So from an early age she was trained to be adaptable, which has stood us in good stead for overnight stays in strange places, and those summer trips back to the UK. We keep her bedtime routine extremely, rigidly, consistent which gives us free rein to conduct said routine pretty much wherever we want to. She gets milk with a story, a bath, one of a rather limited range of bedtime stories (the usual suspects: The Big Red Barn, The Going to Bed Book, etc), her beloved dog, and a song to fall asleep to. Whether she's in a hotel room, at a friends' place, or lying on the floor at the bulkhead of a 747 - okay, we skipped the bath that night - it's all the same to Lady P.


On our recent UK trip we put her adaptability to the test. Including flight UA934, a couple of nights when she was put to bed at my sister's so we could share babysitting, and an unscheduled night in a hotel, she went to bed in seven different beds within the space of a fortnight.

And only once did I get a glimmer of a suggestion that all this change was bothering her. It was the morning we woke up in a nice hotel room in Hampstead, and Lady P said 'What is this house?' with just a hint of a frown. I explained that we were holed up in a hotel because her projectile vomiting of the previous day had rendered us unsuitable house guests, and she nodded gravely, and we got on with our day.

Of course, even the most amenable, flexible of children can't ignore their body clock, and after two weeks in England Lady P remained on UK time for a few days. For the first time, today, she woke up at a California-appropriate time.

It's a good job she's such a good traveler because we're about to leave again. We're off to the East Coast tomorrow, for a few days of family and friend reunions and a wedding. We will be staying in a different place for four out of the five nights we are gone. Brace yourself, Lady P. But we will be packing The Big Red Barn, and the Going to Bed Book so I'm hoping for the best.
'Helping' me pack


Sunday, June 7, 2015

Family code

We just returned from a blissful two weeks in England, with family and friends. Included in that was a good chunk of time at my parents' house with a rotating cast of my sisters and their families. Lady P proved her adaptability by strolling straight in as if she owned the place, taking naps wherever we put her, and mastering the empire of Weebles with speed.

TLOML, on the other hand, not so much. He has known my family now for almost six years. You would think he had it all down by now. And yet, he still made some naive errors.

First of all, he failed to appear in the kitchen during a hastily put together lunch. Five children and five adults squeezed around the table to devour some cheese on toast. TLOML, relaxing in the living room, noticed it had gone quiet and came to find out where everyone had gone to discover all the cheesiest bits of toast gone. He reproached me for not calling him in, but as he knows, in the chaos of that house, no-one is keeping track of meal attendance.

Secondly, he then said 'Does anyone want a cup of tea'. 'Not with lunch!' said all the other grown ups, much in the horrified tone that one might respond to an offer of, say, a squashed spider on their toast.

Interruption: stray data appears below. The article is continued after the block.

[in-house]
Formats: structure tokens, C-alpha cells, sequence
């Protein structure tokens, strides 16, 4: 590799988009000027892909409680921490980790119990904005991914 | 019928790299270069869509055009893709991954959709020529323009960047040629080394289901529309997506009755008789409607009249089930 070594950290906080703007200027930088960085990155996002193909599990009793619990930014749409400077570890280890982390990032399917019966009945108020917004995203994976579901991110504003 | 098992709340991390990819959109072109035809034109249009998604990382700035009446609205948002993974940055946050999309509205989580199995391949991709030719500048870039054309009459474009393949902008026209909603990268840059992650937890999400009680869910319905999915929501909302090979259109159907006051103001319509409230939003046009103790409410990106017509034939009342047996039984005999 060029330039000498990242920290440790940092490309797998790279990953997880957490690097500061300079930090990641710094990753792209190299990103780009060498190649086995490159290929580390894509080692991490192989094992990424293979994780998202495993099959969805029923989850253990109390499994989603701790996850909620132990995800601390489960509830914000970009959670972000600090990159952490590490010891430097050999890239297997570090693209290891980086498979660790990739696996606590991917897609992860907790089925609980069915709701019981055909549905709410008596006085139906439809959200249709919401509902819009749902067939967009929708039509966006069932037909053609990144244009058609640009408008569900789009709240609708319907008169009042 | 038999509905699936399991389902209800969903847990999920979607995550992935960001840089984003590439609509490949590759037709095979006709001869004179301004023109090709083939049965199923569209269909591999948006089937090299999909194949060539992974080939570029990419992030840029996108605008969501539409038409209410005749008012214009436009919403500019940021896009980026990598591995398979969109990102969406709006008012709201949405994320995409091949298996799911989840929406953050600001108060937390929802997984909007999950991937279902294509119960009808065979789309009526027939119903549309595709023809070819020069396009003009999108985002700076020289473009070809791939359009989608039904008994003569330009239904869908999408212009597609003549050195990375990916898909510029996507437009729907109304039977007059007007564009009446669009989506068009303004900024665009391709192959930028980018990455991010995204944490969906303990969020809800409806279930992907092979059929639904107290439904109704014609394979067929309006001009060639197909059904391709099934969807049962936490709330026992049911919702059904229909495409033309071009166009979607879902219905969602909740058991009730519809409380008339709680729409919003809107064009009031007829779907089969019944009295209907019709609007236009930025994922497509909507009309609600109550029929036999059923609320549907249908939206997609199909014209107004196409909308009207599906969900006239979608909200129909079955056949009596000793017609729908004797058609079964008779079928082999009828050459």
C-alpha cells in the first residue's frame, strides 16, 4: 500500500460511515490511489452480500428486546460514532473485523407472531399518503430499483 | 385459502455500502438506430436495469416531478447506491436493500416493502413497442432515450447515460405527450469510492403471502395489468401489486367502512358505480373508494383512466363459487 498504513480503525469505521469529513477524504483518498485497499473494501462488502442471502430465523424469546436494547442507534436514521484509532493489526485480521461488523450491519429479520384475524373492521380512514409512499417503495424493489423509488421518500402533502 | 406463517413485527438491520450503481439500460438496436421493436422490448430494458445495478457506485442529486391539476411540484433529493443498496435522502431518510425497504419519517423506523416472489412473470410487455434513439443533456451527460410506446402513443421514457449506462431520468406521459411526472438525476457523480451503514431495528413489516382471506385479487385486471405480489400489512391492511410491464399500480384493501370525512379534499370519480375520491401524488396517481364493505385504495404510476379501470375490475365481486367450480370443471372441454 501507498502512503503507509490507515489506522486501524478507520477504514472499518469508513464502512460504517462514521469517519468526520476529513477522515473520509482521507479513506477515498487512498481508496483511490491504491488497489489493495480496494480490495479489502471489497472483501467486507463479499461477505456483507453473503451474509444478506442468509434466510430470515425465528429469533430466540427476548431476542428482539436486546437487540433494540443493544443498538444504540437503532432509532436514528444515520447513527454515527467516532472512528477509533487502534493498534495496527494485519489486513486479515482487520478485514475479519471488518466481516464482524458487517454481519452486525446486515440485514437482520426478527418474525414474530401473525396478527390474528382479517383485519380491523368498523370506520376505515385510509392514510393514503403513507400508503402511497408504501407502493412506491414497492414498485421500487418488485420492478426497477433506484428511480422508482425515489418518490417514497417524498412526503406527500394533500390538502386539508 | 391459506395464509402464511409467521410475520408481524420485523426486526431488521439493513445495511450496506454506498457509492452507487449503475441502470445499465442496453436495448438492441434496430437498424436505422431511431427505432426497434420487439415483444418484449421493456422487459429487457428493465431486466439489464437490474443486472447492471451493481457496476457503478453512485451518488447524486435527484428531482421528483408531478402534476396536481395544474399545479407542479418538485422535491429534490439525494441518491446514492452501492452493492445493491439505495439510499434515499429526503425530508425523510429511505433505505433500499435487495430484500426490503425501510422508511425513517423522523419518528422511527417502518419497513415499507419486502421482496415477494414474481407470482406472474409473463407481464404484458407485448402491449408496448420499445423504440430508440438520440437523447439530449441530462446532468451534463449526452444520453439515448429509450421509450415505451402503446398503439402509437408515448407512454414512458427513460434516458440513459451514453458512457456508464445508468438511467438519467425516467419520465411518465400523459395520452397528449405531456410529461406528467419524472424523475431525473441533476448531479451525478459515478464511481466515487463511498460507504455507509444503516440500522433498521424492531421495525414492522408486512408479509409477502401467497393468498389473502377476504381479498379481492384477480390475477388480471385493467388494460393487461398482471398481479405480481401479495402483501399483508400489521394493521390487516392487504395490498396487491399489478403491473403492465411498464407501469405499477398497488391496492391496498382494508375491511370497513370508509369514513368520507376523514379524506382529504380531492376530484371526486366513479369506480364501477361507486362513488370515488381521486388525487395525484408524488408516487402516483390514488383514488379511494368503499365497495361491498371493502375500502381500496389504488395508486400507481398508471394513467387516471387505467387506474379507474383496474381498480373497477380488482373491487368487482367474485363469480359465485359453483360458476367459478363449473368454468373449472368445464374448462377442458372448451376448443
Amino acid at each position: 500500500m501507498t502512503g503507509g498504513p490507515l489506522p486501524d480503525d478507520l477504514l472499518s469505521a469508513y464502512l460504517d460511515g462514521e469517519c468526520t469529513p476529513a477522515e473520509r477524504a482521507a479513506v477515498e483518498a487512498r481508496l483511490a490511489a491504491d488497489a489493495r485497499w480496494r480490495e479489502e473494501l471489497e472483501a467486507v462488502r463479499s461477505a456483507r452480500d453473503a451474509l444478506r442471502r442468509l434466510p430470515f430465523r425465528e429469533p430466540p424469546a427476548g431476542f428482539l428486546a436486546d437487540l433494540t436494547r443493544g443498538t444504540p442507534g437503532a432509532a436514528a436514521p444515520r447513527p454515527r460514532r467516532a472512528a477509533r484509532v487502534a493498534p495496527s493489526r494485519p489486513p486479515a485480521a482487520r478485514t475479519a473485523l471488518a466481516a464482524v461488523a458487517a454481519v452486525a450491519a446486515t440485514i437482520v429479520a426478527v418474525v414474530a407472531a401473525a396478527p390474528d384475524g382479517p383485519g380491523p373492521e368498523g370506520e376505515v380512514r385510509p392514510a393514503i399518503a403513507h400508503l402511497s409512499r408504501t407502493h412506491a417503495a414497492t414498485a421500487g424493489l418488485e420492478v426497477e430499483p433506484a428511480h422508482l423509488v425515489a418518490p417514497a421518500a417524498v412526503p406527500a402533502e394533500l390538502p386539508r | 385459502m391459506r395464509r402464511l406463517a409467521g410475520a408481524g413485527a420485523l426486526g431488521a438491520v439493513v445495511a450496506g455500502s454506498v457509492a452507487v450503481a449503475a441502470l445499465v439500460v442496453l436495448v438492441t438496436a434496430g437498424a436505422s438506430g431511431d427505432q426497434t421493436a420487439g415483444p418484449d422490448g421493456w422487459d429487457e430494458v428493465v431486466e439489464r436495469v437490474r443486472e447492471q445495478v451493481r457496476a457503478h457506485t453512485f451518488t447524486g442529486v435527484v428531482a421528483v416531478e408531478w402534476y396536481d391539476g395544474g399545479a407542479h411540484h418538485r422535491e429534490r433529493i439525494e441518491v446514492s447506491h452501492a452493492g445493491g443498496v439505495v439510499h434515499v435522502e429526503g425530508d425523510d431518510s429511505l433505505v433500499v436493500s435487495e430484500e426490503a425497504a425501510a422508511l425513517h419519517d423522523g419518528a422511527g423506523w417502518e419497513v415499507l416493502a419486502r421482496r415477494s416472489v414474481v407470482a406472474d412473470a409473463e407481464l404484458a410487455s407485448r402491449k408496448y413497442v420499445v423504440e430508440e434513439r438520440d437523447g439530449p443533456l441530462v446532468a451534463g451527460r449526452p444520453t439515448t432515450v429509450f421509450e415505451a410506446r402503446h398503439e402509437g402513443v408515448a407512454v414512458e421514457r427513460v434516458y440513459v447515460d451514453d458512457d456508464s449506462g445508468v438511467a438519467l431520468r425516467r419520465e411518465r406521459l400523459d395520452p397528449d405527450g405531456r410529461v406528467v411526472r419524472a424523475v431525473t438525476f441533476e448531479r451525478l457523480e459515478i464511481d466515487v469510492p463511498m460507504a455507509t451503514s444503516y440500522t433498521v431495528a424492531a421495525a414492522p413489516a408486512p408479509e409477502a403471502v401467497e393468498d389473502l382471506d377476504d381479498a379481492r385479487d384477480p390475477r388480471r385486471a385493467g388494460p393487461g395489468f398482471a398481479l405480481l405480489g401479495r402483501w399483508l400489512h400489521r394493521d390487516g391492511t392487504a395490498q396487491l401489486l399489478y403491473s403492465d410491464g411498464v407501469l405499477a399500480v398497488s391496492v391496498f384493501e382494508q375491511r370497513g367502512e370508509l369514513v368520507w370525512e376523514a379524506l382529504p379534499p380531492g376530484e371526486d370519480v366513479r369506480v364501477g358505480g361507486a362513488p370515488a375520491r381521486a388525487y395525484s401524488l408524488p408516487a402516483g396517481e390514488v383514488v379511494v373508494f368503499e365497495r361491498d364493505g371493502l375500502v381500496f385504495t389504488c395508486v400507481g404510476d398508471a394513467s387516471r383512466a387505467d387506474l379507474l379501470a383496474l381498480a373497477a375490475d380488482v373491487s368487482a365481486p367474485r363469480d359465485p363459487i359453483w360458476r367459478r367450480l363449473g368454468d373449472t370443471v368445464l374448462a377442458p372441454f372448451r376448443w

Later that day he shook his head and said, 'your family, you have so many unwritten rules. Why was everyone so freaked out by drinking tea with cheese on toast'. I could not articulate for him the reason why - it was so obvious and so deeply felt.

A few days later we were back for Sunday lunch, and TLOML sat at the wrong end of the sitting room. I know, hilarious, isn't it? Everyone in my family knows that on Sundays we sit at the back of the sitting room, by the window onto the garden, where the toys are. Never at the TV end of the sitting room. Oh, the shame! And yes, again, he called me out for ridiculous unwritten rules.

Another good one is the order with which you tackle afternoon tea (hot things first, even if they're sweet; then sandwiches; then anything else sweet). The gasp that went around the table the first time he reached for a slice of cake when he hadn't even touched a sandwich - it echoes through my nightmares still,
Another rule: napping in communal areas after lunch ins fine (before would be frowned on).

I suppose every family have their modus operandi, ways of being which are so long established they feel like iron-cast rules. It takes an 'outsider' (albeit one who married) to highlight them, perhaps to disrupt them a bit, to keep things fresh. On reflection, a cup of tea would have just hit the spot with that cheese on toast.

But as we now only return home once a year, I take a great deal of pleasure in knowing that the rules of my parents house will remain just the same. There will always be a right end and a wrong end to sit in the living room, and a correct order to eat afternoon tea. I just need to make sure my husband is better briefed next time.

Saturday, May 30, 2015

A change of perspective

On our recent trip to England an old friend asked me if I felt American yet, and we talked about when that shift would happen and how we would know when it did.

A change in perspective - like that provided by a transatlantic trip - is a good test. As we left Heathrow and got on the M25 I noticed, audibly, how small all the cars are. Really, they are. Everyone's driving about in Nissan Micras and Mazda M3s and while these are perfectly serviceable cars, they do look rather small to someone who's been in the US too long. It has been a long time since I noticed how big all the cars in LA are, I should add.

So perhaps I am American already.

As I ate more cheese in our first night than I had in the previous 12 months, I waxed lyrical about the quality of British cheese. Even bog standard supermarket cheddar is better than the crap they sell over here. Apples too, are superior back home: crisp, and crunchy, and perfectly tart. The bread is better, it's less sweet and tastes of actual bread  - and strawberries taste just like they should. Like strawberries, rather than like damp refrigerated air. These are bold value judgments based on a lifetime of having my tastes shaped by British food. I'm prepared to accept that to an American, English cheese might be too tangy, the apples too sour, the strawberries too small, and the bread not sweet enough. Based on my taste preferences, I am definitely still British.

And Lady P? Happily, she persists in calling butter 'buttah'. But to my British family's disappointment, when she wants hydration, she calls for 'warder'. I suppose she is the true transatlantic in this tale.